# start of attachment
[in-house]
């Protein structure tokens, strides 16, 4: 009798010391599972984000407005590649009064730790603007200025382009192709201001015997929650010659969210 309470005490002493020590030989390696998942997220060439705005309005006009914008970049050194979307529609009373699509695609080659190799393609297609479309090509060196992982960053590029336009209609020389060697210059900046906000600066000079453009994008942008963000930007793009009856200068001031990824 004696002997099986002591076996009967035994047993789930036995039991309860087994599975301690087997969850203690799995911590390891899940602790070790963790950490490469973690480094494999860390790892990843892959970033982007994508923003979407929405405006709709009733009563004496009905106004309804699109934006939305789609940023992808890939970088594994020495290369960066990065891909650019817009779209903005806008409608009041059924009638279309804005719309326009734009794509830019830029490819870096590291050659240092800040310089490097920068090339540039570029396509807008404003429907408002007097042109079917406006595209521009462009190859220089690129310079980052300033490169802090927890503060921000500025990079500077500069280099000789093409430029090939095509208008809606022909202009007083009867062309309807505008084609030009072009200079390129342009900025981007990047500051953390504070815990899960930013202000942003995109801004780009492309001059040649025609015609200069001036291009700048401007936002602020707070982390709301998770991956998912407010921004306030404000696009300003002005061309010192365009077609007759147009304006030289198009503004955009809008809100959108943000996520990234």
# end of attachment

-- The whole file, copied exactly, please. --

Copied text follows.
[in-house]
């Protein structure tokens, strides 16, 4: 009798010391599972984000407005590649009064730790603007200025382009192709201001015997929650010659969210 309470005490002493020590030989390696998942997220060439705005309005006009914008970049050194979307529609009373699509695609080659190799393609297609479309090509060196992982960053590029336009209609020389060697210059900046906000600066000079453009994008942008963000930007793009009856200068001031990824 004696002997099986002591076996009967035994047993789930036995039991309860087994599975301690087997969850203690799995911590390891899940602790070790963790950490490469973690480094494999860390790892990843892959970033982007994508923003979407929405405006709709009733009563004496009905106004309804699109934006939305789609940023992808890939970088594994020495290369960066990065891909650019817009779209903005806008409608009041059924009638279309804005719309326009734009794509830019830029490819870096590291050659240092800040310089490097920068090339540039570029396509807008404003429907408002007097042109079917406006595209521009462009190859220089690129310079980052300033490169802090927890503060921000500025990079500077500069280099000789093409430029090939095509208008809606022909202009007083009867062309309807505008084609030009072009200079390129342009900025981007990047500051953390504070815990899960930013202000942003995109801004780009492309001059040649025609015609200069001036291009700048401007936002602020707070982390709301998770991956998912407010921004306030404000696009300003002005061309010192365009077609007759147009304006030289198009503004955009809008809100959108943000996520990234």